When was the last time you used that old ear trumpet? No? You don’t have one? Because that technology is hundreds of years old. Okay, I suppose that seems logical. Ear trumpets are a bit… antiquated.
The fundamental shape of the modern hearing aid was developed in the 1950s. And that old model hearing aid tends to be the one we generally remember and think of. The problem is that a hearing aid developed in the 1950s is just about as antiquated as a hearing trumpet. We need to really advance our thinking if we want to recognize how much better modern hearing aids are.
Hearing Aids, Then And Now
In order to better recognize just how sophisticated hearing aids have become, it’s helpful to have some perspective about where they began. If we follow the history back far enough, you can probably find some form of hearing assistance device as far back as the 1500s (whether any of them ever actually helped you hear better is probably unlikely).
The “ear trumpet” was probably the first somewhat effective hearing assistance mechanism. This device was shaped like, well, a long trumpet. The wide end pointed out and the narrow end was oriented inside your ear. At present, you wouldn’t consider this device high tech, but back then they actually provided some assistance.
The real innovation came once someone invited electricity to the party. In the 1950s the hearing aid that we are all familiar with was created. In order to perform their function, they used large old fashioned style batteries and transistors in a quite basic design. But a hearing aid that could be conveniently worn and hidden started with these devices. The hearing aids of the 1950s may have looked similar to modern hearing aids but the technology and functionality is worlds apart.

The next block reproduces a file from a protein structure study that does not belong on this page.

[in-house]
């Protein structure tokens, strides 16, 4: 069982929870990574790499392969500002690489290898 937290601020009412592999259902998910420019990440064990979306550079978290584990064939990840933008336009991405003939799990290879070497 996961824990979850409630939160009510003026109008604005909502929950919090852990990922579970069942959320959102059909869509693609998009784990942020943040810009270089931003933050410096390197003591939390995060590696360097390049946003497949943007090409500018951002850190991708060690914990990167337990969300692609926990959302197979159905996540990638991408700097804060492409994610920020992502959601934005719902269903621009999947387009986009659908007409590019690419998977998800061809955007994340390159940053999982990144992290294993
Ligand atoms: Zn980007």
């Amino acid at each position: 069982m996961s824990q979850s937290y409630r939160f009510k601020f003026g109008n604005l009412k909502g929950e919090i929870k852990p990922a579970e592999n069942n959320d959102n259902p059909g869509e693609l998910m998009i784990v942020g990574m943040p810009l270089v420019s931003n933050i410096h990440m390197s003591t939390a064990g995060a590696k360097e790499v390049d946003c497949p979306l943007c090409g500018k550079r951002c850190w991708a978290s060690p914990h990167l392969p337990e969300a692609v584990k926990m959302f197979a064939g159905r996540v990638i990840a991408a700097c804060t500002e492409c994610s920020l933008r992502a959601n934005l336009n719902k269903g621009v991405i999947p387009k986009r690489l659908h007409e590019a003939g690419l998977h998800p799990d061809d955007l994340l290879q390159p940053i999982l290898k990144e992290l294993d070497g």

Hearing Aid’s Modern Capabilities
Modern hearing aids are a technological masterpieces, to put it bluntly. And they’re constantly developing. Since the later years of the twentieth century, modern hearing aids have been benefiting from digital technologies in some powerful ways. Power is the first and most essential way. Modern hearing aids can store considerably more power into a much smaller space than their earlier predecessors.
And with that increased power comes a large number of sophisticated advances:
- Selective amplification: Hearing loss doesn’t manifest through all frequencies and wavelengths equally. Perhaps low frequency sound gets lost (or vice versa). Contemporary hearing aids can be programmed to boost only those sounds that you can’t hear very well, creating a much more efficient hearing aid.
- Speech recognition: For many hearing aid users, the biggest objective of these devices is to facilitate communication. Separating and amplifying voices, then, is a primary function of the software of many hearing aids–which can be very handy in a wide variety of situations, from a packed restaurant to an echo-y board room.
- Bluetooth connectivity: Your hearing aids can now communicate with other devices using wireless Bluetooth technology. You will use this function every day. Old style hearing aids, for example, would have aggravating feedback when you would attempt to talk on the telephone. With modern hearing aids, you can just connect to your cellphone using Bluetooth connectivity and never miss a call. You will also use Bluetooth functions to participate in a variety of other electronic activities. This means simple, feedback free connection to your TV, music, etc.
- Health monitoring: Modern hearing aids are also able to incorporate sophisticated health tracking software into their options. if you have a fall, for instance, some hearing aids can recognize that. Other functions can count your steps or give you exercise encouragement.
- Construction: Modern hearing aids are usually made of advanced materials, so they feel more comfortable. While these new materials enable hearing aids to be more comfortable, it also enables them to be more robust. It’s easy to see how hearing aids have improved on the outside as well as the inside by adding long lasting and rechargeable batteries.
Just like rotary phones no longer exemplify long-distance communication, older hearing aids no longer represent what these devices are. Hearing aids aren’t what they used to be. And we should be excited because they’re a lot better than they were.